Software tokens

These tokens combine the best factors of SMS and hardware-based 2FA, while eliminating some significant issues each of the other methods face.

Software tokens work exactly like hardware tokens, as described above, but rather than using a physical device to generate a password, they’re an application that you install to generate a password automatically.

These tokens are sometimes attached to specific websites; CAPTCHA is one method employed by many sites in order to confuse robot password hackers with a visual question. However, you can also download and set up your own software token application – they’re an excellent and reliable way to stay secure online, and they work whether you’re using a desktop computer, a smartwatch, or anything in between.

Push notifications

When you’re logging into a website, chances are you’re using what’s called a secure connection. Basically, this means that, during the time your device and the site are communicating, the site is masking all of the communications involved to make them difficult for hackers to penetrate.

Push-notification 2FA merely takes advantage of this secure connection while you’re using it. Essentially, when you log in, it sends a signal to the server to send a push notification with a unique one-time code that completes your login.

This is basically an improved form of the SMS-based 2FA outlined earlier – the difference is that this one eliminates opportunities for phishing scams to take advantage of unsuspecting users, and, more importantly, stops man-in-the-middle attackers from intercepting login links.

The only drawback to this method is that it doesn’t work very well in areas with spotty internet service.

Biometrics

There’s an even more secure way to confirm your identity than any of these 2FA methods though, and people have been using it since even before there were computers – we just didn’t figure out how to implement it digitally until recently.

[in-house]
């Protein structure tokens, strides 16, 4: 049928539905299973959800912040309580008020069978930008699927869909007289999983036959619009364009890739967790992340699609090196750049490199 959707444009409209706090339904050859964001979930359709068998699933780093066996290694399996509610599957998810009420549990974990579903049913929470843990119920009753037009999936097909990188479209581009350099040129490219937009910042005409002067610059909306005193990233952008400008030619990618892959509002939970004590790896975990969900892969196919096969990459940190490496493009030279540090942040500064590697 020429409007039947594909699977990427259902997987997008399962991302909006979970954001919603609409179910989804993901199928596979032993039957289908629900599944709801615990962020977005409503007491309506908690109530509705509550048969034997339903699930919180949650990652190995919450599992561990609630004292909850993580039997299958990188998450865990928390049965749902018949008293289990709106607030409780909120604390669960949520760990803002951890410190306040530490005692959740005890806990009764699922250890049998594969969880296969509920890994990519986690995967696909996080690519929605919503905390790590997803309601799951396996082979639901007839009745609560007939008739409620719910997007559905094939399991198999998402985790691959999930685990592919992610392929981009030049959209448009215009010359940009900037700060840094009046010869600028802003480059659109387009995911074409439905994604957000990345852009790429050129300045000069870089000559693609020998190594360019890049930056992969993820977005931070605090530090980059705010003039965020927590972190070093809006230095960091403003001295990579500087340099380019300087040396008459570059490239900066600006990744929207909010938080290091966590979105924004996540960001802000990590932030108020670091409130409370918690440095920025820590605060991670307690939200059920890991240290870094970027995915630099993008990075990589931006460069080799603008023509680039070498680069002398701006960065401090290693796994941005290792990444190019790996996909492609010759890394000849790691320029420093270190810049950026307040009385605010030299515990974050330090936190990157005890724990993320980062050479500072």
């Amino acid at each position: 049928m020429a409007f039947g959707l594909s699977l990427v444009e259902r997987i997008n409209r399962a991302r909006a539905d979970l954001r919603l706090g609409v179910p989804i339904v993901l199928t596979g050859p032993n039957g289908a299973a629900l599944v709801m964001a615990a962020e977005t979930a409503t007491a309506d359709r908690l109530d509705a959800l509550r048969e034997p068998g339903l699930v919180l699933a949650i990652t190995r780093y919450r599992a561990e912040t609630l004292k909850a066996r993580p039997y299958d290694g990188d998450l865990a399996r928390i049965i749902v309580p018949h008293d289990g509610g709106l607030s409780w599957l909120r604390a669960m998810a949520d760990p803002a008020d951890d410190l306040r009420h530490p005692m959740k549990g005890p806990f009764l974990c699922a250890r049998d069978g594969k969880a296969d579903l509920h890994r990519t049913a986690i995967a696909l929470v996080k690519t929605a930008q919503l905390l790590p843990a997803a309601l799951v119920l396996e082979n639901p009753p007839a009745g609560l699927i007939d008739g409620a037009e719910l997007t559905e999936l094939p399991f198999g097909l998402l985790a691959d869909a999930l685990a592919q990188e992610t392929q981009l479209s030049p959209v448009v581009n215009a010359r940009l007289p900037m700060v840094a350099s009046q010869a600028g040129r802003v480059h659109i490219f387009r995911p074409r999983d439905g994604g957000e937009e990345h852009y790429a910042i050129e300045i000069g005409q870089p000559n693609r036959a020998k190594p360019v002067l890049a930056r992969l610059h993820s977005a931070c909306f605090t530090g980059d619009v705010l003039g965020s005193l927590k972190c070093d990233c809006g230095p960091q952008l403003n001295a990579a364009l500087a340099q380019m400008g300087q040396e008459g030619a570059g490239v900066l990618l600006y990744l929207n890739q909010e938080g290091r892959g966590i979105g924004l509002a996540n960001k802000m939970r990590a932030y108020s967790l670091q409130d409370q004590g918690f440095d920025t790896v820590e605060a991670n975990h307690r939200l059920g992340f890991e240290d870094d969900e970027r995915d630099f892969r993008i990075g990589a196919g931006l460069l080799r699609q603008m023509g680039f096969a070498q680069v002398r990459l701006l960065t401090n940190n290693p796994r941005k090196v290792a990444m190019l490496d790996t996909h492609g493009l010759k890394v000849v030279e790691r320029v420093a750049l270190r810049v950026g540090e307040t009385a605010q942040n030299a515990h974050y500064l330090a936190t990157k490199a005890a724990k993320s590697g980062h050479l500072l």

Once used as a sci-fi trope and associated with top-secret access, fingerprint scanners can be found on a number of devices people use every day, like phones and laptops. Other forms of biometric identification – methods of confirming your identity using factors unique to your biology – are also on the rise, most notably facial recognition.

Some organizations, especially apps on your phone that deal with money, like PayPal or whatever virtual banking app you may use, already use two-factor authentication, in a sense. If you have a phone that allows for fingerprint or facial recognition, these apps work with its software to allow you to store your username and password in your device, and have the device fill it in for you as long as it recognizes you.

Currently, the only issues with this technology are that not all devices have a fingerprint scanner or facial-recognition technology, and facial recognition is relatively in its infancy.

Why two-factor authentication is important

Two-factor authentication has become an increasingly important security measure as hackers and hacking systems have become more sophisticated over time. In fact, advanced hackers can easily use one unlocked account to unlock dozens, if not hundreds, of others.

These days, hackers aren’t just sitting at the computer typing away, hoping and guessing at random numbers and letters. They have algorithmic programs that test hundreds of common patterns and combinations in seconds. If your specific username or password hasn’t been guessed by these machines already, it’s most likely sheer luck. Once one password has been guessed, chances are they’ll be able to use that combo to hack into other common sites as well.

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Even if you’re taking all the proper precautions and using the smartest, most obscure usernames and passwords you can think of, making them unique every time, you’re still vulnerable. You’re just a little less vulnerable than other people with simpler ones – and even then, you’re making way more work for yourself than you need to.

Human memory is faulty, and the more we get comfortable online, the more passwords we’ll have to create and remember to stay secure. Setting up two-factor authentication frees you from that burden, while still giving you the peace of mind of knowing you’re much more secure against cyberattacks.

How to enable two-factor authentication

If you’re not looking to buy a hardware token or download and install a separate software token in order to protect your accounts, there’s still good news for you. Most major websites, apps, and devices already have 2FA capability that you have the option to set up with your account.